50 years celebrating Ein Gedi Nature Reserve

Ein Gedi nature reserve was declared in 1971 and is one of the most important reserves in Israel. The park is situated on the eastern border of the Judean Desert, on the Dead Sea coast, and covers an area of 14 km2.


50 years since the declaration of Ein Gedi Nature Reserve. 

En Gedi Nature Reserve, in the heart of the Judean Desert, extends along the He’etekim Cliff next to and west of Kibbutz En Gedi, and covers an area of 14,350 dunams. It includes the ravines of the David and Arugot streams (which flow through the reserve all year round), and the lofty cliffs between them. There are four springs in this area, gushing throughout the year, and sustaining a unique oasis.

It is the largest oasis in Israel.  Abiding around the streams and vegetation is a large herd of ibex and this is their main refuge in Israel.  Until the beginning of the 2000's, the reserve also supported a small population of leopards.  There are also many rare plants in the reserve, some of which, mainly arid-tropical plants, are in danger of extinction in Israel.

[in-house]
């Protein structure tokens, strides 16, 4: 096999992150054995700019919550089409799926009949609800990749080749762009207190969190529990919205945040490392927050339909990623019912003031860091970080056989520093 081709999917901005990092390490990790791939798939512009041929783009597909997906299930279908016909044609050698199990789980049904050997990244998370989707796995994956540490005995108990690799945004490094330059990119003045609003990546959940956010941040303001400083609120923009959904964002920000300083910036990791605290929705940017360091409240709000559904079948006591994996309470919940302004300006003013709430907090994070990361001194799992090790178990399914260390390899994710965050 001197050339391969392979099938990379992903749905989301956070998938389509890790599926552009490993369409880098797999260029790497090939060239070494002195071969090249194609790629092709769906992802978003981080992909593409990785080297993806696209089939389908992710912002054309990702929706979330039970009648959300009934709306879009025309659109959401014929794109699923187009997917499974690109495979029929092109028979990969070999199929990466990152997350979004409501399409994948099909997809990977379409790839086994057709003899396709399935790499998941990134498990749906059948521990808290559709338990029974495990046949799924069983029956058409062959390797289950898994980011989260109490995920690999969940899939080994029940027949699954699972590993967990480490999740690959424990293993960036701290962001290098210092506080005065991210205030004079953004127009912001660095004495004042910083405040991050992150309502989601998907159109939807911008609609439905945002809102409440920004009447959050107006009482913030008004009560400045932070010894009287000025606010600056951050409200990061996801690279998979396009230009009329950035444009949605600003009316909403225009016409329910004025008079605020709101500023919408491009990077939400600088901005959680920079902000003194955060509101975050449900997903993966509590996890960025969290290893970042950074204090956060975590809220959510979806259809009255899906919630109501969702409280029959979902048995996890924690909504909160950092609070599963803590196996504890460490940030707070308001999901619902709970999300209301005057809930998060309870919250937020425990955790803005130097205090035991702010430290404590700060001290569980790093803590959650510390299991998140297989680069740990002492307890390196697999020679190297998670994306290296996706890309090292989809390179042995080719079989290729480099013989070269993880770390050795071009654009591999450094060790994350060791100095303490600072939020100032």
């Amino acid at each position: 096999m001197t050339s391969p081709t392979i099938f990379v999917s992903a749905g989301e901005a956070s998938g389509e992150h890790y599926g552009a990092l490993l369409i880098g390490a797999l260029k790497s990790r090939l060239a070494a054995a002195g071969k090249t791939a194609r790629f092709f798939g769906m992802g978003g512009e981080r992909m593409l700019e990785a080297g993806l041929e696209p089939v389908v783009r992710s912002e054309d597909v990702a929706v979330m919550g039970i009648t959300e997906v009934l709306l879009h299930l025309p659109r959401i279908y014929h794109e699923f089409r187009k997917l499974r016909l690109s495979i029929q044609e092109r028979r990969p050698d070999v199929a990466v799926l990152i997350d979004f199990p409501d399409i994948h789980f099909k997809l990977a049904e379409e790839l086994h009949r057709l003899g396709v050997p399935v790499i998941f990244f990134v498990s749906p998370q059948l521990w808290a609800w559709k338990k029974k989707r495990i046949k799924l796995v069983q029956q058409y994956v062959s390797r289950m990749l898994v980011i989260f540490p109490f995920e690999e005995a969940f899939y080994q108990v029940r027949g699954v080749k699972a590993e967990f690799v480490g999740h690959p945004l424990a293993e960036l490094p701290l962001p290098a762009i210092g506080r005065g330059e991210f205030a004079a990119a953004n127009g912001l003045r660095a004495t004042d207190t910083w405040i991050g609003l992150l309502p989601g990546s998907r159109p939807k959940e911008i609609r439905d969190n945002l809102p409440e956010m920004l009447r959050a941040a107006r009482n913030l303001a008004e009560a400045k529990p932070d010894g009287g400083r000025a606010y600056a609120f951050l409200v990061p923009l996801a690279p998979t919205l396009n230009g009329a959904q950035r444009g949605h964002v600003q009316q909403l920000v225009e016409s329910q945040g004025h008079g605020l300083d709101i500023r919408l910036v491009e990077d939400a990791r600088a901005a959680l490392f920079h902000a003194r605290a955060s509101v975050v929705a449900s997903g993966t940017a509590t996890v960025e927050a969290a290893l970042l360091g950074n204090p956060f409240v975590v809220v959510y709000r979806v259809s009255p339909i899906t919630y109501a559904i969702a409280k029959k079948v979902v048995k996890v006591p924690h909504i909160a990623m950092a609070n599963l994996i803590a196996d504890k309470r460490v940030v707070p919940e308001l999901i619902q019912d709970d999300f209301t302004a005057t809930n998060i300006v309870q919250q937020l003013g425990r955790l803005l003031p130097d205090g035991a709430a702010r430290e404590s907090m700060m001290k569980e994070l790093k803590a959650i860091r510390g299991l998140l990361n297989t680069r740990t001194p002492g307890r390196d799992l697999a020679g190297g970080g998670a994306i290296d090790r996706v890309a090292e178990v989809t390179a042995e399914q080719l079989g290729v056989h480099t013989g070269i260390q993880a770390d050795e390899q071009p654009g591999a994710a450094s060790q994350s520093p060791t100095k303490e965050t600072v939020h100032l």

All the residents, visitors, nature reserve employees, inspectors, wildlife and everything else in the vicinity were so excited at the celebrations of the 50th anniversary of the declaration of the Ein Gedi Reserve, even the Ibex showed up to join in the celebrations.
The wildlife and vegetation has been here since 1971 as indeed have the residents of the Kibbutz, who shared their stories of weddings, hiking, discoveries and more at the professional conference  held in the presence of 200 participants in the reserve and the natural values ​​that exist within.  Lectures and a presentation of  fascinating research including a special nostalgic evening with the reserve, its researchers and loved ones over the years, centered on sharing fascinating experiences and stories from past to present.  This reserve is one of the most highly visited in Israel with Israelis and tourists alike visiting the site with families and loved ones on a regular basis and remains one of the best loved spots in the country.

In the photos: Nir Wenger - Head of the Tamar Regional Council, Dead Sea, Shaul Goldstein - Director General of the RTG, Tamar Zandberg - Minister of Environmental Protection, and Dudi Greenbaum - Director of the Ein Gedi Reserve for the past 15 years - whom Nir Wenger honored with a modest gift From the depths of the Dead Sea.
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Long live many more years of wildlife, nature and values!

 

 

 


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